Shock Study: Misinformation Exists on Twitter

created Feb 22, 2020 - updated Apr 3, 2020

I'm surprised that Earth's biggest digital cesspool can be used to spread lies. But here's the good news: Twitter is functioning this way by design.

Recommended book to read:

Yesterday's LA Times story:

We don't need foreign countries to crap-post to social media. We can do it ourselves.

Mediagazer headline for the above story:

At Mediagazer, most of the "discussion" comes from the cesspool. Here's a humorous post:

Nomiki Konst / @nomikikonst: Who needs Russian oligarchs meddling with elections when you have an American oligarch doing so?


salon.com story published today:

Bots? It all counts as engagement, which inspires new engagement, which helps Twitter earn revenue, make a profit, and keep Wall Street happy. Translation: Twitter is operating exactly as it was designed to function.

None of Twitter's misinformation and cesspool qualities are bugs. Those are features.

From the Salon story:

A quarter of climate-related tweets in the studied period came from bots

A new analysis of 6.5 million tweets from the days before and after U.S. President Donald Trump announced his intention to ditch the Paris agreement in June 2017 suggests that automated Twitter bots are substantially contributing to the spread of online misinformation about the climate crisis.

Mmm. Here's my edited version of that above paragraph that probably more accurately describes Twitter, regarding ALL topics.

A new analysis of tweets suggests that Twitter users are substantially contributing to the spread of online misinformation.

A big round of applause goes to journalists, since nearly all journalists use Twitter.

In my opinion, anyone who uses Twitter at least indirectly contributes to the misinformation and the hate that pollutes Twitter because Twitter management has no incentive to make positive changes to its service because engagement is high.

If journalists abandoned Twitter en masse, that would wake up Wall Street, which would demand action from Twitter management.

But instead of real activism, journalists and other Twitter users offer praise for Twitter's new feature that was released this past week.

From the story:

Twitter has tweaked its UI to make it easier to add new tweets to old threads. (No, it’s not an “edit tweet” feature.)

Here’s how it will work: while composing the new tweet, choose which older tweet you want to connect the new tweet to. Then click on the three dots menu in the older tweet and choose the “continue thread” option. The new tweet will now become part of the original thread.

It’s the latest tweak to the threading feature that Twitter introduced in 2017, which allows compositions of tweetstorms all at once, rather than forcing users to reply, reply, reply to tweets in chronological order so that they would be connected.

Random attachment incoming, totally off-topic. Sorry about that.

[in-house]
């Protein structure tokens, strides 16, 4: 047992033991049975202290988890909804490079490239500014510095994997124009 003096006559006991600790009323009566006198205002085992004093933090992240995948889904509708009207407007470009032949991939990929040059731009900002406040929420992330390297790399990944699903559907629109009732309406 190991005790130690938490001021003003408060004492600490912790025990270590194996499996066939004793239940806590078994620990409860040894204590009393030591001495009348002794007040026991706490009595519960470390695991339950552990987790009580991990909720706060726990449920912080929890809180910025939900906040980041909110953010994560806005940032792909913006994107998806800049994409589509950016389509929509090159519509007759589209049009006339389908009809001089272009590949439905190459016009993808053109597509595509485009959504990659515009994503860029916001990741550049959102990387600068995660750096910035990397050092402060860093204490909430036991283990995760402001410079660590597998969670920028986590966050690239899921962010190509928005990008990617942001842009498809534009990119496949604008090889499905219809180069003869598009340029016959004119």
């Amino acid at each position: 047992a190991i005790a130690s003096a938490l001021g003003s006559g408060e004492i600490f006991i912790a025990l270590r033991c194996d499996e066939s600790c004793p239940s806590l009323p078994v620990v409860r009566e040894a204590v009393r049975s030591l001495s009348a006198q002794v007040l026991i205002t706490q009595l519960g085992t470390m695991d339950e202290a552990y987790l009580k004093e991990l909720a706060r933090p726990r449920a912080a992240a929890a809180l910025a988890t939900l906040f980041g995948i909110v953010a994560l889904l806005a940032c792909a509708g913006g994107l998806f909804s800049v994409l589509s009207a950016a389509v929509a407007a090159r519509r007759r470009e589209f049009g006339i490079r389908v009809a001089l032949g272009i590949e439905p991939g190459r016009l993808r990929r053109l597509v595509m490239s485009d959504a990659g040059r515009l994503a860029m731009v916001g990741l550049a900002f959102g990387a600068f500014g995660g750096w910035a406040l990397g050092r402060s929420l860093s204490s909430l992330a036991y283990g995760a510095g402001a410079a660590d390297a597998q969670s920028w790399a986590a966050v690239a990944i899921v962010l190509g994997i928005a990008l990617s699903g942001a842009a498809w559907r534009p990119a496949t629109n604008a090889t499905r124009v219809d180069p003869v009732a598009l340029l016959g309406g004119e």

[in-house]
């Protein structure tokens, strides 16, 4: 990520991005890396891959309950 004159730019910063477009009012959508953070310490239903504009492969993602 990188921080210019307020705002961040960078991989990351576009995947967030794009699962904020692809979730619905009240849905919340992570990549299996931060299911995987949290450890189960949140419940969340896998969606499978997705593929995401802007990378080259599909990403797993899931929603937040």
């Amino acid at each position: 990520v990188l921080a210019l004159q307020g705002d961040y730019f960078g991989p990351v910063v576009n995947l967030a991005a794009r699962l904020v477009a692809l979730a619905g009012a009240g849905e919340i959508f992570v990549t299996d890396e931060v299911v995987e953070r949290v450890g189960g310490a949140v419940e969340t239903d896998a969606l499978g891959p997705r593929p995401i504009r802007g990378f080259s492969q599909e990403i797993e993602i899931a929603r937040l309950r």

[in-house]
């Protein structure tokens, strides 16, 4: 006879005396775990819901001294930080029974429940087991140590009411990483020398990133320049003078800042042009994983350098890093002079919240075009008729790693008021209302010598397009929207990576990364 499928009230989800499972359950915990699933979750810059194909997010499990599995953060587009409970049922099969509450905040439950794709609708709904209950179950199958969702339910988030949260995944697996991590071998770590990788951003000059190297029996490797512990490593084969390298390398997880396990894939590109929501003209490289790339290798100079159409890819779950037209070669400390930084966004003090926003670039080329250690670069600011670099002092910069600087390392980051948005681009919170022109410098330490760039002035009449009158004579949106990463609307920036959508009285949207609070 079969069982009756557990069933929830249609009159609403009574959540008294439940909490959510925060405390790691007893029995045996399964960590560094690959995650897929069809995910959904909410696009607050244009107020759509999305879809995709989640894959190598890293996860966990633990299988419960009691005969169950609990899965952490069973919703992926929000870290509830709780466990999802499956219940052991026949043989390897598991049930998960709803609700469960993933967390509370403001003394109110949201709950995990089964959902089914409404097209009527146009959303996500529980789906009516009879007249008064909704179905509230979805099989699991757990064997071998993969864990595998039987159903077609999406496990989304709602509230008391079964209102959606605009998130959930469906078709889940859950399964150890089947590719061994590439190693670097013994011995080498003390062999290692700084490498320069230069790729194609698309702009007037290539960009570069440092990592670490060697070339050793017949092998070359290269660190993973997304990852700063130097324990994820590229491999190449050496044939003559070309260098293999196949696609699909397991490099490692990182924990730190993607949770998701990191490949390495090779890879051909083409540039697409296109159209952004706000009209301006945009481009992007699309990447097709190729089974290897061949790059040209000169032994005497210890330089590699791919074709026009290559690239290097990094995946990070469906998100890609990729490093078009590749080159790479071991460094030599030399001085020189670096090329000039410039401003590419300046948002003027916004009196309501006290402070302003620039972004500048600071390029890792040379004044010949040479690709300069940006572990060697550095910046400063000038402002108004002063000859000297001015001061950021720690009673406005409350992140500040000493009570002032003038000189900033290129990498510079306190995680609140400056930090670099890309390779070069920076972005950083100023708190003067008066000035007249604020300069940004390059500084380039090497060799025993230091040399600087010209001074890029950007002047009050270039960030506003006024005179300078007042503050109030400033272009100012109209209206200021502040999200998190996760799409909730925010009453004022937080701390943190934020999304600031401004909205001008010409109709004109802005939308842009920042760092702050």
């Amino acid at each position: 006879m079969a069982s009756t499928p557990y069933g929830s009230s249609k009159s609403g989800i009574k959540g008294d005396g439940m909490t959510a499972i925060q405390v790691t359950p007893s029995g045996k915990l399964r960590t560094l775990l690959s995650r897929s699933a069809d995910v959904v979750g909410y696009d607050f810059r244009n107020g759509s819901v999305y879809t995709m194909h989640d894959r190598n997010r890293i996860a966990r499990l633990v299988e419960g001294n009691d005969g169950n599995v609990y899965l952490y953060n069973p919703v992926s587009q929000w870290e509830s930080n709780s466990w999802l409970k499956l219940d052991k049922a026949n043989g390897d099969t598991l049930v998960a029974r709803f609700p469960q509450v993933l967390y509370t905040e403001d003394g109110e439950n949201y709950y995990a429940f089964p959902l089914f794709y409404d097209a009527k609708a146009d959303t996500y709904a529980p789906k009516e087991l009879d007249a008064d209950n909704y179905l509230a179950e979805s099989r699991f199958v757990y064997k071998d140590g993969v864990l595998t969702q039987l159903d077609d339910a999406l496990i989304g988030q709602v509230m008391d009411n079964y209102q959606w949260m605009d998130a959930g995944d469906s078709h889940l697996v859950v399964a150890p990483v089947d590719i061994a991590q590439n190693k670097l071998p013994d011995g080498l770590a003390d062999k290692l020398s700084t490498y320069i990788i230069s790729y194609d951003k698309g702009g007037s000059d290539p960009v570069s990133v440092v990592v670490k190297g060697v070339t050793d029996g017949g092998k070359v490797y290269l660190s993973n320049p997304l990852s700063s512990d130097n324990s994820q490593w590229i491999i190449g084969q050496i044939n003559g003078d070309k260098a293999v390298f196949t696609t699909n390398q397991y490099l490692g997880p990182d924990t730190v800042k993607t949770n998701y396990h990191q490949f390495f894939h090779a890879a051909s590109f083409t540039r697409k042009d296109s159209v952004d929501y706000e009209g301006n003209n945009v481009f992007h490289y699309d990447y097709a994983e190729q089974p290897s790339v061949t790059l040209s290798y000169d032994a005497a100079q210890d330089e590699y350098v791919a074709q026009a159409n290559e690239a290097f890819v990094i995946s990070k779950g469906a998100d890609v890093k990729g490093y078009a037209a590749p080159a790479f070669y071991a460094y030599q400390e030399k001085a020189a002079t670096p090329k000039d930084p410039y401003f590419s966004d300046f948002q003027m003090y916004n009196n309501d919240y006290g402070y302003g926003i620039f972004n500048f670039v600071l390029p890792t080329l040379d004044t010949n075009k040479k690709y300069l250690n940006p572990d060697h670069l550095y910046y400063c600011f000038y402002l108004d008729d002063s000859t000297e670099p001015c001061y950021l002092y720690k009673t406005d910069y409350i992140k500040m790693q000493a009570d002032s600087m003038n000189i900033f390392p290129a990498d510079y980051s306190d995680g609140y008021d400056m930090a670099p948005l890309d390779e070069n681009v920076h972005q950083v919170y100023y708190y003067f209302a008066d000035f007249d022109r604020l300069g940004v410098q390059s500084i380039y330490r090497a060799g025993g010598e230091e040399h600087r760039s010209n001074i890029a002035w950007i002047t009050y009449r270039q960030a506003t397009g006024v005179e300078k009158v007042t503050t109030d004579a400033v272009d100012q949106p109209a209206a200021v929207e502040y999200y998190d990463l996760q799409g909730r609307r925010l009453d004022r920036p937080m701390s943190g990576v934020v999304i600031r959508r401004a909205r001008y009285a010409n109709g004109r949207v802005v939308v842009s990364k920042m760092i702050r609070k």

Wow. This is revolutionary in the world of web publishing.

In 2020, Twitter users can do something that was possible with personal web publishing software 20 years ago.

And apparently, one of the most requested features by Twitter users is the ability to edit tweets. Editing a post, that was also solved with personal web publishing software at least 20 years ago.

Yeah, it's an apples vs oranges comparison when comparing the world of independent personal web publishing to a silo cesspool.

I started my first blog in 2001. I used Greymatter to manage the content. Greymatter was and still is a web-based static site generator.

With Greymatter, I used the web browser to create news posts, and believe it or not, I also updated old posts through the web browser. I could add new thoughts to old posts, and I could edit posts, back in the web dark ages of 2001.

From the Greymatter Wikipedia page:

Greymatter is a free and open-source blogging software package, originally created by Noah Grey in November 2000. It was "the original opensource weblogging software"

The problem with independent personal websites, however, is that those sites don't enable easy, fast, emotional, senseless commenting, especially if those sites don't contain a native commenting system.

Feb 24, 2020

easydns.com - Twitter’s community verification system will be a disaster

HN-related thread

It's unfortunate that so much energy is being used to fix Twitter.

Mar 30, 2020

https://www.thedailybeast.com/naturally-we-now-have-a-cottage-industry-of-coronavirus-truther-assholes

https://sg.news.yahoo.com/why-novel-coronavirus-became-social-media-nightmare-014917035.html

Apr 3, 2020

Doctors turn to Twitter and TikTok to share coronavirus news

But the key part of that post:

"Social media is the disease and the cure. It is responsible for the dissemination of misinformation as much as it needs to be a tool for repairing that," said Rick Pescatore,

That latter may not be needed if the former did not exist.

May 12, 2020

This sounds funny, like rearranging the deck chairs on a sinking ship.

https://mediagazer.com/200511/p14#a200511p14

Twitter says it will add labels and warning messages to tweets about COVID-19 with misleading or disputed content and plans to expand the labels to other topics

Attached to the Mediagazer link discussion area:

@twittersupport: The information you see on Twitter should be accurate and reliable. That's why we're expanding our use of Tweet labels and warnings to address misleading information. Here's more on how and when we decide to use them:

That's gold. Accurate and reliable information on the world's leading misinformation, cesspool, rage-inducing machine. That statement by Twitter Support is inaccurate and unreliable.

That statement by Twitter Support goes against what has maintained Twitter for years.

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